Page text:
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The BPC Immigration Task Force recently released a study that quantifies the economic impact of immigration reform. The study showed that immigration reform could jump-start the housing recovery by increasing residential construction spending by an average of $68 billion per year over a 20-year period.

What opportunities and challenges will immigration reform pose for future housing demand, housing markets, and/or economic revitalization?

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By Mark Calabria

America’s cities and housing markets have been repeatedly remade in the face of immigration. While the momentum for legislative immigration reform has slowed in Washington and the weak economy has reduced the attractiveness of the U.S. job market, America is still home to over 16 million foreign-born households, representing 14 percent of households. As these families move towards resembling the housing patterns of native and naturalized citizens, they will dramatically impact the housing market.

While every U.S. state has some foreign-born residents, the distribution of foreign-born households is far from random. Almost one of four resides in California, predominately in the greater Los Angeles area. Not surprisingly, New York, Texas and Florida are also home to significant numbers of foreign-born residents. Over a third of all foreign-born households reside in these four states. Even within those states, foreign-born residents are predominately clustered in select cities. Important magnets outside these four states include Chicago, Washington DC, Boston and Atlanta. 

In a handful of areas, international migration has softened the blow of internal outmigration. New York State, for instance, has witnessed a steady outflow of U.S. residents leaving for other states for years. Only because of the combination of natural increase and international migration has New York seen any population growth. The Midwest, however, has not been as lucky. While Michigan and Illinois have witnessed significant foreign immigration, those numbers have been swamped by domestic emigration. Of course, without any foreign immigration, the Midwest would be even worse off.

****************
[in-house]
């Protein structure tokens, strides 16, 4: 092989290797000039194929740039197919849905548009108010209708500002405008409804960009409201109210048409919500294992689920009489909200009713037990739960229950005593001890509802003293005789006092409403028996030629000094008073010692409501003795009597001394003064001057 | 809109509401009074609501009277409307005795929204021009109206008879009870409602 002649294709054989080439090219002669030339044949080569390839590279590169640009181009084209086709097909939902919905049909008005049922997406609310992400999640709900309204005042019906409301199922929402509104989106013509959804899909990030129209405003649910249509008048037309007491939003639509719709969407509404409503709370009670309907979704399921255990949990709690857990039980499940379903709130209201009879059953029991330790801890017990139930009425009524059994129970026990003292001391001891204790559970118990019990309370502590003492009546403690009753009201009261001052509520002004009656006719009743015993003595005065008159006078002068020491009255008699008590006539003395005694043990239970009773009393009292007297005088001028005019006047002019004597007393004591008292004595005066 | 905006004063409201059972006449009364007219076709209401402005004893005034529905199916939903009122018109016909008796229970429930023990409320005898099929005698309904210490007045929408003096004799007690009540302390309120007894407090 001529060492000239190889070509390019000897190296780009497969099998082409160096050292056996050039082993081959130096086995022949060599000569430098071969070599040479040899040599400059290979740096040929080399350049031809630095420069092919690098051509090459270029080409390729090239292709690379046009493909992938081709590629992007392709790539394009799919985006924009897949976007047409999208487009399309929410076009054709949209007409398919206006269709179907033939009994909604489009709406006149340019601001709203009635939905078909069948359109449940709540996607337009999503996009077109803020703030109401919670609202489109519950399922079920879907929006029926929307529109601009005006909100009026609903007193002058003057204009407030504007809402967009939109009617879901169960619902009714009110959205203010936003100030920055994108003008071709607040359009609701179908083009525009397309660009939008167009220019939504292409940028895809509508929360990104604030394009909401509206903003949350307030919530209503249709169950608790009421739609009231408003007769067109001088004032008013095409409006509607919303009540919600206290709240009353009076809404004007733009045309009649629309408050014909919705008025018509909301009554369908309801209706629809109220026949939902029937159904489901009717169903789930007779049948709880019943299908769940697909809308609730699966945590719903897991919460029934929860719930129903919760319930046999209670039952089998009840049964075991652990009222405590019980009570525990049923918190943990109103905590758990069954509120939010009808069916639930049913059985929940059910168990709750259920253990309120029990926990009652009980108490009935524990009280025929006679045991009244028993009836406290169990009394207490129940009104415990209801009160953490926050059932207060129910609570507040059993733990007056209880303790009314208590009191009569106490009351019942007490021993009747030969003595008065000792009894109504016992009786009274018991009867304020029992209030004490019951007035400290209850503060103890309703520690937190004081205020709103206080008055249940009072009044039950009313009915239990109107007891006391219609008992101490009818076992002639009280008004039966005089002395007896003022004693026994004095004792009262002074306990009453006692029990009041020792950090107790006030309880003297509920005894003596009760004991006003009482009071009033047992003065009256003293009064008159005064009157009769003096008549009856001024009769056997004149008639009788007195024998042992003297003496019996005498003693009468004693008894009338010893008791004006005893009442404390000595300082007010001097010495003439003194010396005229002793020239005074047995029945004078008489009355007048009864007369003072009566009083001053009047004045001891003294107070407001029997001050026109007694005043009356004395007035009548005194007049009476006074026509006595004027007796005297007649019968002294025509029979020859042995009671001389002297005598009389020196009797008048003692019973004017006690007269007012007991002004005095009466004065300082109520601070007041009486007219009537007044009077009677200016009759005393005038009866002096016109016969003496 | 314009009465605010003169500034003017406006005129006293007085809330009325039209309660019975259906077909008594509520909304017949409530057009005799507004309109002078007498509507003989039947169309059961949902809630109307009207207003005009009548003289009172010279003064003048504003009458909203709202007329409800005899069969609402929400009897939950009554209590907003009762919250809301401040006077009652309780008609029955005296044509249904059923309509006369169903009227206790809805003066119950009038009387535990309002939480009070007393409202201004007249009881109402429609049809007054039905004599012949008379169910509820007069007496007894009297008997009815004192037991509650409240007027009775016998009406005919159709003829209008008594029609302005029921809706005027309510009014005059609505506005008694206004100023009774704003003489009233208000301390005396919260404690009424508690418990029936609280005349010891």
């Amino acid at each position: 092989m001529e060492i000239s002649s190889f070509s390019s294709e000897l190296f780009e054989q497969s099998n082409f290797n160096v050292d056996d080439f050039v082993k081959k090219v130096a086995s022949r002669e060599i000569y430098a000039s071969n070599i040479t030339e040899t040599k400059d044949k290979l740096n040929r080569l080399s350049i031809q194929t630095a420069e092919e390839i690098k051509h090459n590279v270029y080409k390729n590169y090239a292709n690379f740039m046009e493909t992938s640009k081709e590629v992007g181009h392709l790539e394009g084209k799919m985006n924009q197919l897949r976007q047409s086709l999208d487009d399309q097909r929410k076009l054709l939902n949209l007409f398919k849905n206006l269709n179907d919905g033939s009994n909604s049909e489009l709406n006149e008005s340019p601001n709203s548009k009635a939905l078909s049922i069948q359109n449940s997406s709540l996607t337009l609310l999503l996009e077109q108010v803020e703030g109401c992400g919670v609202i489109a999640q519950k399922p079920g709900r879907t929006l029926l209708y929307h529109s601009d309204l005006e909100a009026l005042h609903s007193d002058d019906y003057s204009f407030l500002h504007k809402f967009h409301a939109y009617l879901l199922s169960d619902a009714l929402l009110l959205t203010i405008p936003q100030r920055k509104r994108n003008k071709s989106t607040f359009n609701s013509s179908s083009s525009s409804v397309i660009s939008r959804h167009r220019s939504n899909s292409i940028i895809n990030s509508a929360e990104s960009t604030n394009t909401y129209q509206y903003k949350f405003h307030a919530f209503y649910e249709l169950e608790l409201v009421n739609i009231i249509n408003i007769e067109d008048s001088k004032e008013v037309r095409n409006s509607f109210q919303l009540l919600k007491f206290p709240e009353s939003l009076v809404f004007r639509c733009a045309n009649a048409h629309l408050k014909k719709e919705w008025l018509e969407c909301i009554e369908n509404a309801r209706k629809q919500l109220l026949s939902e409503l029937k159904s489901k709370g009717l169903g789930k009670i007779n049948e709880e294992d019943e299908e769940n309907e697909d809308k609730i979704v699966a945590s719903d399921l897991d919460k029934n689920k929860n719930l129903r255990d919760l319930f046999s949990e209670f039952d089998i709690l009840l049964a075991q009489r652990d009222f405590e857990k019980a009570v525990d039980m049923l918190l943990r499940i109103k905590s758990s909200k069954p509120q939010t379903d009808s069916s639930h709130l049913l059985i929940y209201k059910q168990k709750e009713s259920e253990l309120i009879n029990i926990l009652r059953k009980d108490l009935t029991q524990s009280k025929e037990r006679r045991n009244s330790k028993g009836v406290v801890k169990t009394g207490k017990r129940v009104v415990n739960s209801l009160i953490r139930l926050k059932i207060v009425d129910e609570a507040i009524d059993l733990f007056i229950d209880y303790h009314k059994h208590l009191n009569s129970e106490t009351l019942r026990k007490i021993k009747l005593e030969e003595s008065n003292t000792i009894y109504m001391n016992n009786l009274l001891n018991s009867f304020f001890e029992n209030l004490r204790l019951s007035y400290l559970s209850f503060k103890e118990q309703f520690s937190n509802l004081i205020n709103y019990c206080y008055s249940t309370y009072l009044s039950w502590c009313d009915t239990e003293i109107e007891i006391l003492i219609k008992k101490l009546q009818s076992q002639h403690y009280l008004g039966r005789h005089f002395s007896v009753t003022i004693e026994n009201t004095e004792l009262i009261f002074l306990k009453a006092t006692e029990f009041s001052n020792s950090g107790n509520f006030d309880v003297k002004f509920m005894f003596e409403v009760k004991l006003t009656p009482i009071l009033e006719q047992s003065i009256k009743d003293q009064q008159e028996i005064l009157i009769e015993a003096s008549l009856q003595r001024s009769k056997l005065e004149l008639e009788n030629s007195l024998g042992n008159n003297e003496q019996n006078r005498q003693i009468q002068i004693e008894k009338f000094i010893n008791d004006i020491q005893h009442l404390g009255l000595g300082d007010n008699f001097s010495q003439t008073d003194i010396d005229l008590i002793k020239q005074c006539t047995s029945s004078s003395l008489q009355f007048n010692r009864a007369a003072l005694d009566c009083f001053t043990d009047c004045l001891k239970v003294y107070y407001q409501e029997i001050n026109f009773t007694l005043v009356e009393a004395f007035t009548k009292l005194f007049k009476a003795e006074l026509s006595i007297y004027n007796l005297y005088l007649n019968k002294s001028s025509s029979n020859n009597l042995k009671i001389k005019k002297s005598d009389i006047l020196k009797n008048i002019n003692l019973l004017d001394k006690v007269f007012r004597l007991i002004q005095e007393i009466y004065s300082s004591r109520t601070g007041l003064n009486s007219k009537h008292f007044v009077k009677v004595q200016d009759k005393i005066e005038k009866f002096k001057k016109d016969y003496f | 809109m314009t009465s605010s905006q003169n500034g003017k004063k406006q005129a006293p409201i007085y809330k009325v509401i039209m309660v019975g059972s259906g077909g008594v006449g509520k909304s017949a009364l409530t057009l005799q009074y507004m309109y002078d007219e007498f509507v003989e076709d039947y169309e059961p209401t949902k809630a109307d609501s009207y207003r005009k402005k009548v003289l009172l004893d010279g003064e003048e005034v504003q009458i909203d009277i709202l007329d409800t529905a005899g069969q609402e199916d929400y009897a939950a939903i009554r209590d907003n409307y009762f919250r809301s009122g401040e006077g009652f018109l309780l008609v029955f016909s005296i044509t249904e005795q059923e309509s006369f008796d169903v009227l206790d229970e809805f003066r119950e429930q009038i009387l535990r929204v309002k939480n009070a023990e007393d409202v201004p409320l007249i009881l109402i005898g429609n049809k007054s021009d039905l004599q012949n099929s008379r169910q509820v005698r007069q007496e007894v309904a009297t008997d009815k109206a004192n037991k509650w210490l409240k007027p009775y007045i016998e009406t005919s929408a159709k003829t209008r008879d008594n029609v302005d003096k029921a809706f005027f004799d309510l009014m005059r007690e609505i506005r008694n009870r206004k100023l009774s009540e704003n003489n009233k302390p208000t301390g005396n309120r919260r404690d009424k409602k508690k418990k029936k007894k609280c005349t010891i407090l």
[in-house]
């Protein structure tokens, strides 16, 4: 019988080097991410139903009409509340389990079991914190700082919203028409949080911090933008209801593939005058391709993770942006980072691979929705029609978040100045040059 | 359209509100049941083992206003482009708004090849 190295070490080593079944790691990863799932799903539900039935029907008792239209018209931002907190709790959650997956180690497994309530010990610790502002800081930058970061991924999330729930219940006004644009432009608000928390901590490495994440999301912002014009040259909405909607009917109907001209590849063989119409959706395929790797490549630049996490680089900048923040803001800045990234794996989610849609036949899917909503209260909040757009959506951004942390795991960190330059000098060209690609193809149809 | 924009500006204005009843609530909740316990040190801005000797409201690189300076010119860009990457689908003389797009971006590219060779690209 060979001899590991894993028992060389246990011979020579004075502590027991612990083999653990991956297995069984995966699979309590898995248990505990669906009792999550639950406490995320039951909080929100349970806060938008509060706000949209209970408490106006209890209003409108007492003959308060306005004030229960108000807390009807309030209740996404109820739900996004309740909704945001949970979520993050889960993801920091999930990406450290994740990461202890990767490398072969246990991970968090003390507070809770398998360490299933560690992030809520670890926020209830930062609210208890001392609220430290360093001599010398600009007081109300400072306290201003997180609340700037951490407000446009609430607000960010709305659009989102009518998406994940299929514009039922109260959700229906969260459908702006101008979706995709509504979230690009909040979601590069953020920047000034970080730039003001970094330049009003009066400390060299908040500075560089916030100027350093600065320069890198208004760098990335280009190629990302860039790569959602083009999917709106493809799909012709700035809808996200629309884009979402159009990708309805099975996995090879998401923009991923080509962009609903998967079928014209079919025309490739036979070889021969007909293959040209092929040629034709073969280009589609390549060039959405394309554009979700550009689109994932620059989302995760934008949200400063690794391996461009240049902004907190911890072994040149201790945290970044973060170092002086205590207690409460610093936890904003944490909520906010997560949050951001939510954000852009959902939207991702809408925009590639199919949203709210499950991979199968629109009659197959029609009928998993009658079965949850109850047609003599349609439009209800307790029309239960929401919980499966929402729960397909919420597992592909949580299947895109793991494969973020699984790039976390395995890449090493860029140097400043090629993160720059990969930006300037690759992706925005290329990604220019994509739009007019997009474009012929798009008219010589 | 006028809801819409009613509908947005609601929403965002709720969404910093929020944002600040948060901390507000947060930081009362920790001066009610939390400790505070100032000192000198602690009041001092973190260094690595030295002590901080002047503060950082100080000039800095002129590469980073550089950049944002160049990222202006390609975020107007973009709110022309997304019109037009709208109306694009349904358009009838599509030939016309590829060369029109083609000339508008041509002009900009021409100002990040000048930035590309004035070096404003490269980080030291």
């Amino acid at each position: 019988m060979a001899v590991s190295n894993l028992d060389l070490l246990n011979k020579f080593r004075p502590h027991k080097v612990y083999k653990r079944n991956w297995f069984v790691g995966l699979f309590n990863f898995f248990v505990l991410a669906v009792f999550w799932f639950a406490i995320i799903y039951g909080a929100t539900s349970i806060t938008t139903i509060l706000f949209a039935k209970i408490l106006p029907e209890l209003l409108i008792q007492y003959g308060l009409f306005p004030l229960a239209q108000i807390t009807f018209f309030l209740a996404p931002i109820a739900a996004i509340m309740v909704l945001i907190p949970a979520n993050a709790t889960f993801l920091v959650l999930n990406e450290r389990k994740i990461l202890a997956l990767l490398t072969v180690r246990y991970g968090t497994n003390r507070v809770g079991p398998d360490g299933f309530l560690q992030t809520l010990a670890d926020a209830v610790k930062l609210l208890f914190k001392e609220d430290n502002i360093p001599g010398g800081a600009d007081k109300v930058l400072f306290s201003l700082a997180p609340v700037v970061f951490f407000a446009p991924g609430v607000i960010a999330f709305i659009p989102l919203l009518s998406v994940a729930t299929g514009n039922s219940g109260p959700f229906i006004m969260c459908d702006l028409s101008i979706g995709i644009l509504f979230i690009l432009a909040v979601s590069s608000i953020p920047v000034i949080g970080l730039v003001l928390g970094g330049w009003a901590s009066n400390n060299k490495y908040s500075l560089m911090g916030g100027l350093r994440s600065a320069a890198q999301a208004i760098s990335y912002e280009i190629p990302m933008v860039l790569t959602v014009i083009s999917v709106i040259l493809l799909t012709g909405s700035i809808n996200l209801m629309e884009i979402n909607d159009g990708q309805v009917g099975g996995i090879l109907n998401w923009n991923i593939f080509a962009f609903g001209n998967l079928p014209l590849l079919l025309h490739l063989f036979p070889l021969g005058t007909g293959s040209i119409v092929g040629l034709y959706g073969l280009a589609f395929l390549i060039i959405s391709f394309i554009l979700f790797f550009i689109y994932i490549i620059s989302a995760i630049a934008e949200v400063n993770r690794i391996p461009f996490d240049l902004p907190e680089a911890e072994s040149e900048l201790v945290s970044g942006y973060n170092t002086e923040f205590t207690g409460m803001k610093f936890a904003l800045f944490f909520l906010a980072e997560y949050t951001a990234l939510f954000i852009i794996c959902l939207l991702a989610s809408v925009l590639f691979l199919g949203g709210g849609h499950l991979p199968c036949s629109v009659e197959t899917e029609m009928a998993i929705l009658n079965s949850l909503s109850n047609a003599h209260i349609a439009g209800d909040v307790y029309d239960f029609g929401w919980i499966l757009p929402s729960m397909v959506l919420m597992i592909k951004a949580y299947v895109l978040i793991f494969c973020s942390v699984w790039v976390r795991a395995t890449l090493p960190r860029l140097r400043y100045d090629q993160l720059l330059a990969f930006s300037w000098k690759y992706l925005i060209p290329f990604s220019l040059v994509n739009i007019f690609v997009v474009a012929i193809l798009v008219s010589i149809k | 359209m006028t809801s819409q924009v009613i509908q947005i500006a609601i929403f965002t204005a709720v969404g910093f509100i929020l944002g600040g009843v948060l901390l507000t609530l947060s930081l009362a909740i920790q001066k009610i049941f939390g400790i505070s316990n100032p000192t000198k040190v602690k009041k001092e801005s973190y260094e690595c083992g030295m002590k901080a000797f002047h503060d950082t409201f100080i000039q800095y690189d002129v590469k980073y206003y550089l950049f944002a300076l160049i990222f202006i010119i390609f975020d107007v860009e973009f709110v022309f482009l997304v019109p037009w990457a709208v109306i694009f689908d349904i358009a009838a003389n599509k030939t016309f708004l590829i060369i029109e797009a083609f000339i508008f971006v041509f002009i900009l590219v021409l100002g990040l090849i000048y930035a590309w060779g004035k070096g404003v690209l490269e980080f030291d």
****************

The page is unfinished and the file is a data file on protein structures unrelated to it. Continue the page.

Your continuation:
The dynamics of foreign immigration remind us that we do not have a national housing market, but rather we have lots of local housing markets. Many have seen their potential decline arrested thanks to foreign immigration, where others have seen an already booming population increased further. With or without comprehensive immigration reform, the convergence of U.S. and global incomes will likely slow immigration over the next few years. U.S. cities that have survived almost entirely on foreign immigration will likely be forced to adjust and re-think their economic development strategies.  

Mark A. Calabria, Ph.D. is director of financial regulation studies at the Cato Institute.

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